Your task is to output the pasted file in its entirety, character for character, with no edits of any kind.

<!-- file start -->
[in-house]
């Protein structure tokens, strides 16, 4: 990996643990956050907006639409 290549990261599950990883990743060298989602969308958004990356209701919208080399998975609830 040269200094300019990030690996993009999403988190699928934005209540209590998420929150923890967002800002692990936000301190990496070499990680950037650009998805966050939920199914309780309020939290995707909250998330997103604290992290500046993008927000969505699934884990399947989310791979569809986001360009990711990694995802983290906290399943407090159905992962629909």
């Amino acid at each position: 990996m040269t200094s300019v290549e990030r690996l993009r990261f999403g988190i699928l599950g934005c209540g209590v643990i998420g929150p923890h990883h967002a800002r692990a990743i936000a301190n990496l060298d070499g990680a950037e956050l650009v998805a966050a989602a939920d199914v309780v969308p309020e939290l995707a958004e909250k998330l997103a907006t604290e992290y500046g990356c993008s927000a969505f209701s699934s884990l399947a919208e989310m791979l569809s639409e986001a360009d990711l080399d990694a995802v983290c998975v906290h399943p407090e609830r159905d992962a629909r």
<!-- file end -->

[in-house]
């Protein structure tokens, strides 16, 4: 990996643990956050907006639409 290549990261599950990883990743060298989602969308958004990356209701919208080399998975609830 040269200094300019990030690996993009999403988190699928934005209540209590998420929150923890967002800002692990936000301190990496070499990680950037650009998805966050939920199914309780309020939290995707909250998330997103604290992290500046993008927000969505699934884990399947989310791979569809986001360009990711990694995802983290906290399943407090159905992962629909």
């Amino acid at each position: 990996m040269t200094s300019v290549e990030r690996l993009r990261f999403g988190i699928l599950g934005c209540g209590v643990i998420g929150p923890h990883h967002a800002r692990a990743i936000a301190n990496l060298d070499g990680a950037e956050l650009v998805a966050a989602a939920d199914v309780v969308p309020e939290l995707a958004e909250k998330l997103a907006t604290e992290y500046g990356c993008s927000a969505f209701s699934s884990l399947a919208e989310m791979l569809s639409e986001a360009d990711l080399d990694a995802v983290c998975v906290h399943p407090e609830r159905d992962a629909r």